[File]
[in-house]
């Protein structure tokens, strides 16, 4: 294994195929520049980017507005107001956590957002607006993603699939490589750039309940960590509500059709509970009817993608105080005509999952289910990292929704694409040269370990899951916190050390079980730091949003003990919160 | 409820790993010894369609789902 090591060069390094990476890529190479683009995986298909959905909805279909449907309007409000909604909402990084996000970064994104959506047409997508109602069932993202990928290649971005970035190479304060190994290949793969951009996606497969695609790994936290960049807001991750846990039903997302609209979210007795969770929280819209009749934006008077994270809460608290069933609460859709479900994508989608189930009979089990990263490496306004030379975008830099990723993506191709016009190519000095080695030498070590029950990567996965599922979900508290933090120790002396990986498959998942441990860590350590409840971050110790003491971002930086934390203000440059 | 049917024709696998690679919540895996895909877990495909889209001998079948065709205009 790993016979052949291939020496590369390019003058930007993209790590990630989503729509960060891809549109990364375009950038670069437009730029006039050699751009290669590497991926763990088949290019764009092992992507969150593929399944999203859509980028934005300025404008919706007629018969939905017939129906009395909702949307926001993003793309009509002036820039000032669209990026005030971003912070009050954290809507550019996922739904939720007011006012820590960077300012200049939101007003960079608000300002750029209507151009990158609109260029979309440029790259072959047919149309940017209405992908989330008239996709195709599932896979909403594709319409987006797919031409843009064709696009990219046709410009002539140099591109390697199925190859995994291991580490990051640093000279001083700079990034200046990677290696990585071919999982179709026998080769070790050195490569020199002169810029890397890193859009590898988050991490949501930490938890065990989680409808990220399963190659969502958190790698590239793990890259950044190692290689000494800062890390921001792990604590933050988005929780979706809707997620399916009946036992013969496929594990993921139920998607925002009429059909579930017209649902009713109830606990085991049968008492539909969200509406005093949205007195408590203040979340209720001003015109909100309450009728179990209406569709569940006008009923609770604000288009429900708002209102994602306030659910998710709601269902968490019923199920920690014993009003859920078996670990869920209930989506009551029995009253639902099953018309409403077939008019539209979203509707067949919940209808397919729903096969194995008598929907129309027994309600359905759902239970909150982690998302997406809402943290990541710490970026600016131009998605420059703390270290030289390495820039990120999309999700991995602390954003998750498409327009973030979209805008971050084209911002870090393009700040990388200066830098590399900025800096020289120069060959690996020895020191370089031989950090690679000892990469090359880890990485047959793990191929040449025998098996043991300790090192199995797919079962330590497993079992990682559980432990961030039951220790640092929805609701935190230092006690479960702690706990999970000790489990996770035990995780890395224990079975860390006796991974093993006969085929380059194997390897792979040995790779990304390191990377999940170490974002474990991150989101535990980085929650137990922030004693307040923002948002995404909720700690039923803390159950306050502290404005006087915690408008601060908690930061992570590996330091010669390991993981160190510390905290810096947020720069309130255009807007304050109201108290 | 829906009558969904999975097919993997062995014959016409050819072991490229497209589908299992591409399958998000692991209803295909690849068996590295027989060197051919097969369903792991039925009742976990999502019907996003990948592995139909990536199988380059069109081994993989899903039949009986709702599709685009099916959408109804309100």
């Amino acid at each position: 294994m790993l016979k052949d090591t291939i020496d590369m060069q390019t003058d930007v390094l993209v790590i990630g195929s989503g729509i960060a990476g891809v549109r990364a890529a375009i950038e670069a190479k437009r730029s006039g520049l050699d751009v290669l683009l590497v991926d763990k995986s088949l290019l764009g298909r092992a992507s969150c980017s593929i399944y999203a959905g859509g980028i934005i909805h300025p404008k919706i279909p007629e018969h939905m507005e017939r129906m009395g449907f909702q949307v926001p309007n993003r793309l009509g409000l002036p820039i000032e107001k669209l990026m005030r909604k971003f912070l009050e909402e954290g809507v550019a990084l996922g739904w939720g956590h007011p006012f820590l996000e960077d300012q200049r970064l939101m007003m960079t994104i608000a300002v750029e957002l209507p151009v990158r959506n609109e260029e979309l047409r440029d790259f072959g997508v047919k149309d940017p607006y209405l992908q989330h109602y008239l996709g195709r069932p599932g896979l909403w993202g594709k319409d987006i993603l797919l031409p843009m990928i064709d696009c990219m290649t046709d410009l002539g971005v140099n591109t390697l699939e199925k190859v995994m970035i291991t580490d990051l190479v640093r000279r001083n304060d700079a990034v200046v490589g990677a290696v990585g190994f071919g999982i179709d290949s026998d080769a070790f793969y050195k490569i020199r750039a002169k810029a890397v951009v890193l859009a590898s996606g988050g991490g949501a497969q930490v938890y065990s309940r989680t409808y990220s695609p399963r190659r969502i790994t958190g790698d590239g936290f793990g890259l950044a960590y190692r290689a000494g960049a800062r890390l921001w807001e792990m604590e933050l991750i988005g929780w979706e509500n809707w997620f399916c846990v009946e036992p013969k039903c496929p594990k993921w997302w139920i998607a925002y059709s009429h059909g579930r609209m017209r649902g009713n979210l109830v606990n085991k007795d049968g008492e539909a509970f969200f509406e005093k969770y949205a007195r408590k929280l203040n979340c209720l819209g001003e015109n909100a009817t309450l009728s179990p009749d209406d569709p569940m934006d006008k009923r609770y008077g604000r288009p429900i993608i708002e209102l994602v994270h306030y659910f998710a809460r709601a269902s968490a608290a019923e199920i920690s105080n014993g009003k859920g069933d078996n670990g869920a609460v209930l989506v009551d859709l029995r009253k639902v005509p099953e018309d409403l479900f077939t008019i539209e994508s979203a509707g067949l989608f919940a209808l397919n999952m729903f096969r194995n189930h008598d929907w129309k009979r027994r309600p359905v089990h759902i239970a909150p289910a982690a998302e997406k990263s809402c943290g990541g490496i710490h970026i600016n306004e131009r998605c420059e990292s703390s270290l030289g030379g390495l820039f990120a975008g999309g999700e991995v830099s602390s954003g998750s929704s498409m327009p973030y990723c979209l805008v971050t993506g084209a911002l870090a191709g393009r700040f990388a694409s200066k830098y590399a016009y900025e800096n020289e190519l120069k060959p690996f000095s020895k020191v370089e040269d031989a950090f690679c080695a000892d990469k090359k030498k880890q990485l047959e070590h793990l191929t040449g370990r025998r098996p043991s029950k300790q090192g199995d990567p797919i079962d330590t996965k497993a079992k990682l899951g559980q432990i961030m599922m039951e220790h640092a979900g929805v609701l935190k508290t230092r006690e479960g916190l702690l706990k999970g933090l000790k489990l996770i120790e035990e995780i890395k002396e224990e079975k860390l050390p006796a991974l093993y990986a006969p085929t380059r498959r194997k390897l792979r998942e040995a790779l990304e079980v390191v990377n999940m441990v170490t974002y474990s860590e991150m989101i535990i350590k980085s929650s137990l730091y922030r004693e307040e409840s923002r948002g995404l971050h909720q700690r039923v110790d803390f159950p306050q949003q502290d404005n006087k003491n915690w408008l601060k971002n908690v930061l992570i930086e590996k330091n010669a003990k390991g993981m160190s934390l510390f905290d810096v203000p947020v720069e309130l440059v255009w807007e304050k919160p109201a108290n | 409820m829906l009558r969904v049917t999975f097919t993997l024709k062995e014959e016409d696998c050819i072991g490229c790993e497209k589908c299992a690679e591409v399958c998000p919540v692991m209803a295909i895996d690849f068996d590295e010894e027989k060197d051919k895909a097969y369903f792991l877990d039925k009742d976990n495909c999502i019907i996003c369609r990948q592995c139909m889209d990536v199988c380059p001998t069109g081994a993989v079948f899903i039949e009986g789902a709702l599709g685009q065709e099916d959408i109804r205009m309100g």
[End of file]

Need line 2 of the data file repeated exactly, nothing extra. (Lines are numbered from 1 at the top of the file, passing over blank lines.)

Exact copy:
């Protein structure tokens, strides 16, 4: 294994195929520049980017507005107001956590957002607006993603699939490589750039309940960590509500059709509970009817993608105080005509999952289910990292929704694409040269370990899951916190050390079980730091949003003990919160 | 409820790993010894369609789902 090591060069390094990476890529190479683009995986298909959905909805279909449907309007409000909604909402990084996000970064994104959506047409997508109602069932993202990928290649971005970035190479304060190994290949793969951009996606497969695609790994936290960049807001991750846990039903997302609209979210007795969770929280819209009749934006008077994270809460608290069933609460859709479900994508989608189930009979089990990263490496306004030379975008830099990723993506191709016009190519000095080695030498070590029950990567996965599922979900508290933090120790002396990986498959998942441990860590350590409840971050110790003491971002930086934390203000440059 | 049917024709696998690679919540895996895909877990495909889209001998079948065709205009 790993016979052949291939020496590369390019003058930007993209790590990630989503729509960060891809549109990364375009950038670069437009730029006039050699751009290669590497991926763990088949290019764009092992992507969150593929399944999203859509980028934005300025404008919706007629018969939905017939129906009395909702949307926001993003793309009509002036820039000032669209990026005030971003912070009050954290809507550019996922739904939720007011006012820590960077300012200049939101007003960079608000300002750029209507151009990158609109260029979309440029790259072959047919149309940017209405992908989330008239996709195709599932896979909403594709319409987006797919031409843009064709696009990219046709410009002539140099591109390697199925190859995994291991580490990051640093000279001083700079990034200046990677290696990585071919999982179709026998080769070790050195490569020199002169810029890397890193859009590898988050991490949501930490938890065990989680409808990220399963190659969502958190790698590239793990890259950044190692290689000494800062890390921001792990604590933050988005929780979706809707997620399916009946036992013969496929594990993921139920998607925002009429059909579930017209649902009713109830606990085991049968008492539909969200509406005093949205007195408590203040979340209720001003015109909100309450009728179990209406569709569940006008009923609770604000288009429900708002209102994602306030659910998710709601269902968490019923199920920690014993009003859920078996670990869920209930989506009551029995009253639902099953018309409403077939008019539209979203509707067949919940209808397919729903096969194995008598929907129309027994309600359905759902239970909150982690998302997406809402943290990541710490970026600016131009998605420059703390270290030289390495820039990120999309999700991995602390954003998750498409327009973030979209805008971050084209911002870090393009700040990388200066830098590399900025800096020289120069060959690996020895020191370089031989950090690679000892990469090359880890990485047959793990191929040449025998098996043991300790090192199995797919079962330590497993079992990682559980432990961030039951220790640092929805609701935190230092006690479960702690706990999970000790489990996770035990995780890395224990079975860390006796991974093993006969085929380059194997390897792979040995790779990304390191990377999940170490974002474990991150989101535990980085929650137990922030004693307040923002948002995404909720700690039923803390159950306050502290404005006087915690408008601060908690930061992570590996330091010669390991993981160190510390905290810096947020720069309130255009807007304050109201108290 | 829906009558969904999975097919993997062995014959016409050819072991490229497209589908299992591409399958998000692991209803295909690849068996590295027989060197051919097969369903792991039925009742976990999502019907996003990948592995139909990536199988380059069109081994993989899903039949009986709702599709685009099916959408109804309100």